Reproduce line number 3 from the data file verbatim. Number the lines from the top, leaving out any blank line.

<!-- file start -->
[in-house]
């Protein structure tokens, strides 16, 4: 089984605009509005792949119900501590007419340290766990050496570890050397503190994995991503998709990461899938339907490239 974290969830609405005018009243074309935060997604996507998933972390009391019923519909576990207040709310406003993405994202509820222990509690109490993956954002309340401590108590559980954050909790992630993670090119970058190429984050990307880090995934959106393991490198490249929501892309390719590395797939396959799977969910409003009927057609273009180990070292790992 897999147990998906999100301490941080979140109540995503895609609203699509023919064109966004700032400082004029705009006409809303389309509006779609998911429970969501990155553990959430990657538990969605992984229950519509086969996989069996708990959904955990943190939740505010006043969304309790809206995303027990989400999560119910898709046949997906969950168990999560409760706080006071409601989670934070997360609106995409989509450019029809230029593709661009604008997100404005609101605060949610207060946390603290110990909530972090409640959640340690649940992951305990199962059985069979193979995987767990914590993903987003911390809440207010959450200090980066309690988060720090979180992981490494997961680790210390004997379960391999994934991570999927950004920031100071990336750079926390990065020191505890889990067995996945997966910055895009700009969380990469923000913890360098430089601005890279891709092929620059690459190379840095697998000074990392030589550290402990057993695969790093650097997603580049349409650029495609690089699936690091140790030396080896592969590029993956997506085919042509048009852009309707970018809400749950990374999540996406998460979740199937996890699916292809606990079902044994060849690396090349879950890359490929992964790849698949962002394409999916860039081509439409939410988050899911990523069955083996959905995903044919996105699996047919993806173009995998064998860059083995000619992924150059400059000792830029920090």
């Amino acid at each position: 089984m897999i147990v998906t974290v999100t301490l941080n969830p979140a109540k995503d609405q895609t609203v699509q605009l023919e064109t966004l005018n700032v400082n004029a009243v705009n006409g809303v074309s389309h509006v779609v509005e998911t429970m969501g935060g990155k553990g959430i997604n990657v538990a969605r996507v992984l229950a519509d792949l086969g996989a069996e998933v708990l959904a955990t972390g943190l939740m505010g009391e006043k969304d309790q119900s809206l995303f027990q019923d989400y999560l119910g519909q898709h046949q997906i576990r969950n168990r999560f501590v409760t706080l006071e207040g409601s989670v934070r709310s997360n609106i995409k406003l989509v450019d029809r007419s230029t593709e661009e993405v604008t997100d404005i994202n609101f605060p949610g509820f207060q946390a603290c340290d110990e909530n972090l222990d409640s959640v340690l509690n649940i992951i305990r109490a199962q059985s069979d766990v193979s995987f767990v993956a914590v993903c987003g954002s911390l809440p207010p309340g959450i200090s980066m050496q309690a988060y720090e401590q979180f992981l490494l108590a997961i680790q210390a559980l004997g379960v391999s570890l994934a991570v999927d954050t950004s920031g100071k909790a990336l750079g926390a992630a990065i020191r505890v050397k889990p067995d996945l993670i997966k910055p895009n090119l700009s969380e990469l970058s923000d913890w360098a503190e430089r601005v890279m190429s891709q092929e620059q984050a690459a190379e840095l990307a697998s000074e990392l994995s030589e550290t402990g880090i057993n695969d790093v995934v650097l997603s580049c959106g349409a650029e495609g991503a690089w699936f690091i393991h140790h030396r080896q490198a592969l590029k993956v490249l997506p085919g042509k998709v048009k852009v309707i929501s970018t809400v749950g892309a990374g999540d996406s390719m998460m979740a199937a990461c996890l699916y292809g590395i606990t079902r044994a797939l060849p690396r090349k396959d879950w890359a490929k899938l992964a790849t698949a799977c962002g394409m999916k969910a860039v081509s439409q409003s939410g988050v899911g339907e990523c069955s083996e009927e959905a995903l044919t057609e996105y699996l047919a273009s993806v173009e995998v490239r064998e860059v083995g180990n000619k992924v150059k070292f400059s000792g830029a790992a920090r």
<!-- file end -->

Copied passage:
């Amino acid at each position: 089984m897999i147990v998906t974290v999100t301490l941080n969830p979140a109540k995503d609405q895609t609203v699509q605009l023919e064109t966004l005018n700032v400082n004029a009243v705009n006409g809303v074309s389309h509006v779609v509005e998911t429970m969501g935060g990155k553990g959430i997604n990657v538990a969605r996507v992984l229950a519509d792949l086969g996989a069996e998933v708990l959904a955990t972390g943190l939740m505010g009391e006043k969304d309790q119900s809206l995303f027990q019923d989400y999560l119910g519909q898709h046949q997906i576990r969950n168990r999560f501590v409760t706080l006071e207040g409601s989670v934070r709310s997360n609106i995409k406003l989509v450019d029809r007419s230029t593709e661009e993405v604008t997100d404005i994202n609101f605060p949610g509820f207060q946390a603290c340290d110990e909530n972090l222990d409640s959640v340690l509690n649940i992951i305990r109490a199962q059985s069979d766990v193979s995987f767990v993956a914590v993903c987003g954002s911390l809440p207010p309340g959450i200090s980066m050496q309690a988060y720090e401590q979180f992981l490494l108590a997961i680790q210390a559980l004997g379960v391999s570890l994934a991570v999927d954050t950004s920031g100071k909790a990336l750079g926390a992630a990065i020191r505890v050397k889990p067995d996945l993670i997966k910055p895009n090119l700009s969380e990469l970058s923000d913890w360098a503190e430089r601005v890279m190429s891709q092929e620059q984050a690459a190379e840095l990307a697998s000074e990392l994995s030589e550290t402990g880090i057993n695969d790093v995934v650097l997603s580049c959106g349409a650029e495609g991503a690089w699936f690091i393991h140790h030396r080896q490198a592969l590029k993956v490249l997506p085919g042509k998709v048009k852009v309707i929501s970018t809400v749950g892309a990374g999540d996406s390719m998460m979740a199937a990461c996890l699916y292809g590395i606990t079902r044994a797939l060849p690396r090349k396959d879950w890359a490929k899938l992964a790849t698949a799977c962002g394409m999916k969910a860039v081509s439409q409003s939410g988050v899911g339907e990523c069955s083996e009927e959905a995903l044919t057609e996105y699996l047919a273009s993806v173009e995998v490239r064998e860059v083995g180990n000619k992924v150059k070292f400059s000792g830029a790992a920090r």